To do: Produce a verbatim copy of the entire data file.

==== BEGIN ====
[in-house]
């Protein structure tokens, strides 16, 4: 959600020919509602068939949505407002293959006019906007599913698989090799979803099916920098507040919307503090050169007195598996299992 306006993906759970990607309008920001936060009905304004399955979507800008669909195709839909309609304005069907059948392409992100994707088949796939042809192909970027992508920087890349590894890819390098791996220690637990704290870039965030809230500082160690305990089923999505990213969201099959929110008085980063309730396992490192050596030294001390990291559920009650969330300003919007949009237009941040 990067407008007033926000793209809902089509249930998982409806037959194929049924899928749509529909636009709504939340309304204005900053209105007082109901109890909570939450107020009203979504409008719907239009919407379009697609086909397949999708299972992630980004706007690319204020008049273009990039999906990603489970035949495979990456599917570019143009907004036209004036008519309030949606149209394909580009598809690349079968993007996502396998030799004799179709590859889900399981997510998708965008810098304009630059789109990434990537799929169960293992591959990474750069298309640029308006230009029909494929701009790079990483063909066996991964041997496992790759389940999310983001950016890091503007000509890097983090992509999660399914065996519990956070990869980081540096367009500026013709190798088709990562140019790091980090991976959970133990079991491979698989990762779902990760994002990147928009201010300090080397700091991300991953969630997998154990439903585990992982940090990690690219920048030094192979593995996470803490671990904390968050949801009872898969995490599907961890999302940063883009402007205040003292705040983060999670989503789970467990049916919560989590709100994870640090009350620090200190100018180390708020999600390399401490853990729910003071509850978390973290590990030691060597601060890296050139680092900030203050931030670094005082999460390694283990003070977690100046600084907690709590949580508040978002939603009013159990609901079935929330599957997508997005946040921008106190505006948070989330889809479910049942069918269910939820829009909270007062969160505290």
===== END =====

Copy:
[in-house]
């Protein structure tokens, strides 16, 4: 959600020919509602068939949505407002293959006019906007599913698989090799979803099916920098507040919307503090050169007195598996299992 306006993906759970990607309008920001936060009905304004399955979507800008669909195709839909309609304005069907059948392409992100994707088949796939042809192909970027992508920087890349590894890819390098791996220690637990704290870039965030809230500082160690305990089923999505990213969201099959929110008085980063309730396992490192050596030294001390990291559920009650969330300003919007949009237009941040 990067407008007033926000793209809902089509249930998982409806037959194929049924899928749509529909636009709504939340309304204005900053209105007082109901109890909570939450107020009203979504409008719907239009919407379009697609086909397949999708299972992630980004706007690319204020008049273009990039999906990603489970035949495979990456599917570019143009907004036209004036008519309030949606149209394909580009598809690349079968993007996502396998030799004799179709590859889900399981997510998708965008810098304009630059789109990434990537799929169960293992591959990474750069298309640029308006230009029909494929701009790079990483063909066996991964041997496992790759389940999310983001950016890091503007000509890097983090992509999660399914065996519990956070990869980081540096367009500026013709190798088709990562140019790091980090991976959970133990079991491979698989990762779902990760994002990147928009201010300090080397700091991300991953969630997998154990439903585990992982940090990690690219920048030094192979593995996470803490671990904390968050949801009872898969995490599907961890999302940063883009402007205040003292705040983060999670989503789970467990049916919560989590709100994870640090009350620090200190100018180390708020999600390399401490853990729910003071509850978390973290590990030691060597601060890296050139680092900030203050931030670094005082999460390694283990003070977690100046600084907690709590949580508040978002939603009013159990609901079935929330599957997508997005946040921008106190505006948070989330889809479910049942069918269910939820829009909270007062969160505290």